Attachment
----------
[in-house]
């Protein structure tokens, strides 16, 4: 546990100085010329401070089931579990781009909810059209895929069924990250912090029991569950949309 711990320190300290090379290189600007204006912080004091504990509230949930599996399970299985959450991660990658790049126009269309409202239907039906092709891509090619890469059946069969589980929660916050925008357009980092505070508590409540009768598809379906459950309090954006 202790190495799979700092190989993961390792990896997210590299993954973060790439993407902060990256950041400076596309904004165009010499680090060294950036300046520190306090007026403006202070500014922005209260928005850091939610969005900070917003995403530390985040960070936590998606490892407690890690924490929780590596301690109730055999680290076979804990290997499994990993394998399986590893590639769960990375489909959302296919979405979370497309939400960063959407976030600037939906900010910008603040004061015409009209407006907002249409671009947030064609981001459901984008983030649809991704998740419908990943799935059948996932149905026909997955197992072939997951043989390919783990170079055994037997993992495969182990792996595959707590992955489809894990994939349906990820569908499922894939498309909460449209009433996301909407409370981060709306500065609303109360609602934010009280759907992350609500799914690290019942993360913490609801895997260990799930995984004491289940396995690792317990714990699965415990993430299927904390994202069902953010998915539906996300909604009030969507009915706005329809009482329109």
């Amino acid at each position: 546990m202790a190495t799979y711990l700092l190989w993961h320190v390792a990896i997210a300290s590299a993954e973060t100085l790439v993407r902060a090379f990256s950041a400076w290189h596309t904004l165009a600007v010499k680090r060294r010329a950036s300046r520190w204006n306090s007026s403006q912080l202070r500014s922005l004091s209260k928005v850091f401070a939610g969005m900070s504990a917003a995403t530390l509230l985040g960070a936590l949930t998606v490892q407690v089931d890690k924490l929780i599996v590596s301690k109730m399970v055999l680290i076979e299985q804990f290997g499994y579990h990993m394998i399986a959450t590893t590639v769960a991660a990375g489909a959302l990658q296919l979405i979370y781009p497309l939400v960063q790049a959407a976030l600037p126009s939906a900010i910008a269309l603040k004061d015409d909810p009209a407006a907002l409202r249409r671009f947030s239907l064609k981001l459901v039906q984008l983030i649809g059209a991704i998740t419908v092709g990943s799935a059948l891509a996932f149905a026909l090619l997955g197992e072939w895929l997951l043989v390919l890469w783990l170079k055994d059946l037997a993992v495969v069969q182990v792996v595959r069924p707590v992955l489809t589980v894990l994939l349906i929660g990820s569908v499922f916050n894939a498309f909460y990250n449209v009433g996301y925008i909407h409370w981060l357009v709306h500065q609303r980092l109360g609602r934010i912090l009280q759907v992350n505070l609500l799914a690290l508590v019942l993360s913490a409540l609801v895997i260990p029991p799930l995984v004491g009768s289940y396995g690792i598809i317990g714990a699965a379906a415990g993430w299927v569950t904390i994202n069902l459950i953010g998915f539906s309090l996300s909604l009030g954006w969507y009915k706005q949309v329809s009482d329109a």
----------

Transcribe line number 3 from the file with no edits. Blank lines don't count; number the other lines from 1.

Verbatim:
């Amino acid at each position: 546990m202790a190495t799979y711990l700092l190989w993961h320190v390792a990896i997210a300290s590299a993954e973060t100085l790439v993407r902060a090379f990256s950041a400076w290189h596309t904004l165009a600007v010499k680090r060294r010329a950036s300046r520190w204006n306090s007026s403006q912080l202070r500014s922005l004091s209260k928005v850091f401070a939610g969005m900070s504990a917003a995403t530390l509230l985040g960070a936590l949930t998606v490892q407690v089931d890690k924490l929780i599996v590596s301690k109730m399970v055999l680290i076979e299985q804990f290997g499994y579990h990993m394998i399986a959450t590893t590639v769960a991660a990375g489909a959302l990658q296919l979405i979370y781009p497309l939400v960063q790049a959407a976030l600037p126009s939906a900010i910008a269309l603040k004061d015409d909810p009209a407006a907002l409202r249409r671009f947030s239907l064609k981001l459901v039906q984008l983030i649809g059209a991704i998740t419908v092709g990943s799935a059948l891509a996932f149905a026909l090619l997955g197992e072939w895929l997951l043989v390919l890469w783990l170079k055994d059946l037997a993992v495969v069969q182990v792996v595959r069924p707590v992955l489809t589980v894990l994939l349906i929660g990820s569908v499922f916050n894939a498309f909460y990250n449209v009433g996301y925008i909407h409370w981060l357009v709306h500065q609303r980092l109360g609602r934010i912090l009280q759907v992350n505070l609500l799914a690290l508590v019942l993360s913490a409540l609801v895997i260990p029991p799930l995984v004491g009768s289940y396995g690792i598809i317990g714990a699965a379906a415990g993430w299927v569950t904390i994202n069902l459950i953010g998915f539906s309090l996300s909604l009030g954006w969507y009915k706005q949309v329809s009482d329109a």